Your messages were flagged as offensive by 11 users and counter-flagged by 5 users. With the 11th flag, the difference between flags and counter-flags reached the threshold of six, causing automatic deletion.
I've looked at the data, and here's something interesting: Out of the 11 flags, 4 came from people who were in the room at the time. None of the counter-flags came from people who were in the room.
So counting only people in the room, the votes were 4:0 for offensive. Thus assuming flagging was kept on a per-room basis, the same thing would have happened (since in that case, the threshold would obviously be lower).
There is no evidence at all that
The existing flagging system is known to be quite broken
as DeadMG says. This claim is regularly made by a particular group of people who, let's say, tend to be very liberal in their choice of words, and who think that in their room, they should be allowed to curse as much as they want. Of course the Q*Bert rule holds in chat as well, but not everyone accepts that.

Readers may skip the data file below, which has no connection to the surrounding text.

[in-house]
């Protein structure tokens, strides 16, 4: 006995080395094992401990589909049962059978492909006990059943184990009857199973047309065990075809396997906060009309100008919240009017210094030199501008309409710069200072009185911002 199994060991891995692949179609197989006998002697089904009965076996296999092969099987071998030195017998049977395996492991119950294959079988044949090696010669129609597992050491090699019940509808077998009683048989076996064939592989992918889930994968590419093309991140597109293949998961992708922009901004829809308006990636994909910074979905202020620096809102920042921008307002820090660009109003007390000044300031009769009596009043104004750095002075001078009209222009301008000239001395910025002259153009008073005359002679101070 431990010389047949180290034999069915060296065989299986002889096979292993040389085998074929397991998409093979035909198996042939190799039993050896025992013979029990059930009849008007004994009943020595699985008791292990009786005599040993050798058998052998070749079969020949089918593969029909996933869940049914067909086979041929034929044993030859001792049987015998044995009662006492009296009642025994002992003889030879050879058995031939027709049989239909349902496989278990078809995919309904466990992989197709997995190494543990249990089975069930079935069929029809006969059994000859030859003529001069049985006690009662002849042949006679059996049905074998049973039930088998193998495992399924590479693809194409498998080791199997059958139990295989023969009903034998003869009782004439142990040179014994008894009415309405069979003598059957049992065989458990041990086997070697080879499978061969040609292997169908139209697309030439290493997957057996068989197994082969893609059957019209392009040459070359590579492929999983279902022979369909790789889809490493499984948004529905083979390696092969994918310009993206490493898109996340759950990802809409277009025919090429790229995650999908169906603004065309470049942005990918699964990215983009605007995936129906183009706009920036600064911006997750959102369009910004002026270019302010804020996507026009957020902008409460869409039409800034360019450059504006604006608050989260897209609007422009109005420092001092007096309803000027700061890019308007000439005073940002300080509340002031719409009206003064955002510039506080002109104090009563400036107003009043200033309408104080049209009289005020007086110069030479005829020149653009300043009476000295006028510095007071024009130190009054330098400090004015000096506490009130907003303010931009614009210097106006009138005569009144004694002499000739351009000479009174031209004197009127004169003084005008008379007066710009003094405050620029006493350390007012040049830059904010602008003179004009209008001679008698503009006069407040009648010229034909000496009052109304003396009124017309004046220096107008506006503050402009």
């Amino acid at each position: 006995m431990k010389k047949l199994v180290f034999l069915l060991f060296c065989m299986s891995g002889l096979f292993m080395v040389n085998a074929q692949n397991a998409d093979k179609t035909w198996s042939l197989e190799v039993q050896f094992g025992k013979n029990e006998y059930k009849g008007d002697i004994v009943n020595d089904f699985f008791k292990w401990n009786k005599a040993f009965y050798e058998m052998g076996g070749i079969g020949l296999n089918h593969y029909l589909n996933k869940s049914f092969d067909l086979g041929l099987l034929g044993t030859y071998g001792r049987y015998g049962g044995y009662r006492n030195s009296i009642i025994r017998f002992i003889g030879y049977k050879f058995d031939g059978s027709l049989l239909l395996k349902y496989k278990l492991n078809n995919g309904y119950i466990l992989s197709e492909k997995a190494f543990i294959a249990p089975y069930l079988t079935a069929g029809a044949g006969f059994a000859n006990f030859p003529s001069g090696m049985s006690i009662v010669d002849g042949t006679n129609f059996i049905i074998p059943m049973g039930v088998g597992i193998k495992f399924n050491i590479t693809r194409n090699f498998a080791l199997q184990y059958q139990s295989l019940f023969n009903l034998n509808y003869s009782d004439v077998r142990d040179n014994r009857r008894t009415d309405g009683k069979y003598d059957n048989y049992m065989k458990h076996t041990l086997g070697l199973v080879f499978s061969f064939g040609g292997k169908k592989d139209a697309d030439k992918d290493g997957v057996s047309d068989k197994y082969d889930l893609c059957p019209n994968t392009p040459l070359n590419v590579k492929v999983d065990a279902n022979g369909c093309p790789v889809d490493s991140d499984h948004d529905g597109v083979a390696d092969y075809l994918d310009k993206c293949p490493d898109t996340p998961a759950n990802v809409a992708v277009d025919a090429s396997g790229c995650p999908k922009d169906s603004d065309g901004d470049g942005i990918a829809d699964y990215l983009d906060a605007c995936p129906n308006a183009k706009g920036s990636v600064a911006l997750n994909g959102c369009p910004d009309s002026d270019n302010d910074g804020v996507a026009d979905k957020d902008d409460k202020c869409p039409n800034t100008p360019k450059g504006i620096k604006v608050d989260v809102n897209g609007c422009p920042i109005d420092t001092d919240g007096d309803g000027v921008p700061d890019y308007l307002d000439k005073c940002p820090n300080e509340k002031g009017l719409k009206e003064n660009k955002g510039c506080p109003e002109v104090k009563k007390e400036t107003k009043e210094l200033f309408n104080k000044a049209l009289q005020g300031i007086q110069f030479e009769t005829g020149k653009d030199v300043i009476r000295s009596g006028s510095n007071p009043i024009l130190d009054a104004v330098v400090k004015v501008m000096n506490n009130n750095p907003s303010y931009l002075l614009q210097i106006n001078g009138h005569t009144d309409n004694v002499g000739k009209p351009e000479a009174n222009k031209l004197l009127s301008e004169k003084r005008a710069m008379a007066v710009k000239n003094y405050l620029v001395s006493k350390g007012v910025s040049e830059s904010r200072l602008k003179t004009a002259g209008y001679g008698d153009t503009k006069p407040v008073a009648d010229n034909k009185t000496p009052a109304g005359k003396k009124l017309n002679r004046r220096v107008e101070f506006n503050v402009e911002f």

Looking at the recent flags, those messages that were deleted due to reaching the threshold should have been deleted, and those messages that were flagged but shouldn't have been deleted weren't, because they were quickly counter-flagged. This includes the flagging troll in the C# room that you mentioned – those flags were gone pretty quick. Unlike with your messages, nobody agreed that they were offensive (because they obviously weren't), and so nothing happened.
popular Lounge<C++> opinion, the data clearly says the system is working remarkably well. That's not to say it's perfect of course, nothing is. But the oft-repeated claim the chat flagging system is horribly broken and needs to be fixed ASAP is entirely unfounded.
And finally coming back to your particular case, cHao says it well:
To be fair, though, in this case you did take it upon yourself to test the limits -- knowing full well that a bunch of flags were flying around. It's not like this was really out of nowhere.